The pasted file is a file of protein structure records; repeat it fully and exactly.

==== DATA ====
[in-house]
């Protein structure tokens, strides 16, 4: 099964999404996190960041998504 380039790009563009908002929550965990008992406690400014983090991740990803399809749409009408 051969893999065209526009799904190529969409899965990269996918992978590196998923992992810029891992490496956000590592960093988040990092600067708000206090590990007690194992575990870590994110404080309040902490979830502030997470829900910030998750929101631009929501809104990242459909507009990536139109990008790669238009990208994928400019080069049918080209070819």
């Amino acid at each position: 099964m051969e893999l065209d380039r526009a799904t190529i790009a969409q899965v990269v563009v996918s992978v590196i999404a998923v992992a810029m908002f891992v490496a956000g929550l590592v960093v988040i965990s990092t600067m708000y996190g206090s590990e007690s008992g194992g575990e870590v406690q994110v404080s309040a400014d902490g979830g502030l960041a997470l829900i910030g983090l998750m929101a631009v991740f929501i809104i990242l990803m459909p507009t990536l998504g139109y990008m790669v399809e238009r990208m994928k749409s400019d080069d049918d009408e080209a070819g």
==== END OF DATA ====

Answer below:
[in-house]
């Protein structure tokens, strides 16, 4: 099964999404996190960041998504 380039790009563009908002929550965990008992406690400014983090991740990803399809749409009408 051969893999065209526009799904190529969409899965990269996918992978590196998923992992810029891992490496956000590592960093988040990092600067708000206090590990007690194992575990870590994110404080309040902490979830502030997470829900910030998750929101631009929501809104990242459909507009990536139109990008790669238009990208994928400019080069049918080209070819």
């Amino acid at each position: 099964m051969e893999l065209d380039r526009a799904t190529i790009a969409q899965v990269v563009v996918s992978v590196i999404a998923v992992a810029m908002f891992v490496a956000g929550l590592v960093v988040i965990s990092t600067m708000y996190g206090s590990e007690s008992g194992g575990e870590v406690q994110v404080s309040a400014d902490g979830g502030l960041a997470l829900i910030g983090l998750m929101a631009v991740f929501i809104i990242l990803m459909p507009t990536l998504g139109y990008m790669v399809e238009r990208m994928k749409s400019d080069d049918d009408e080209a070819g």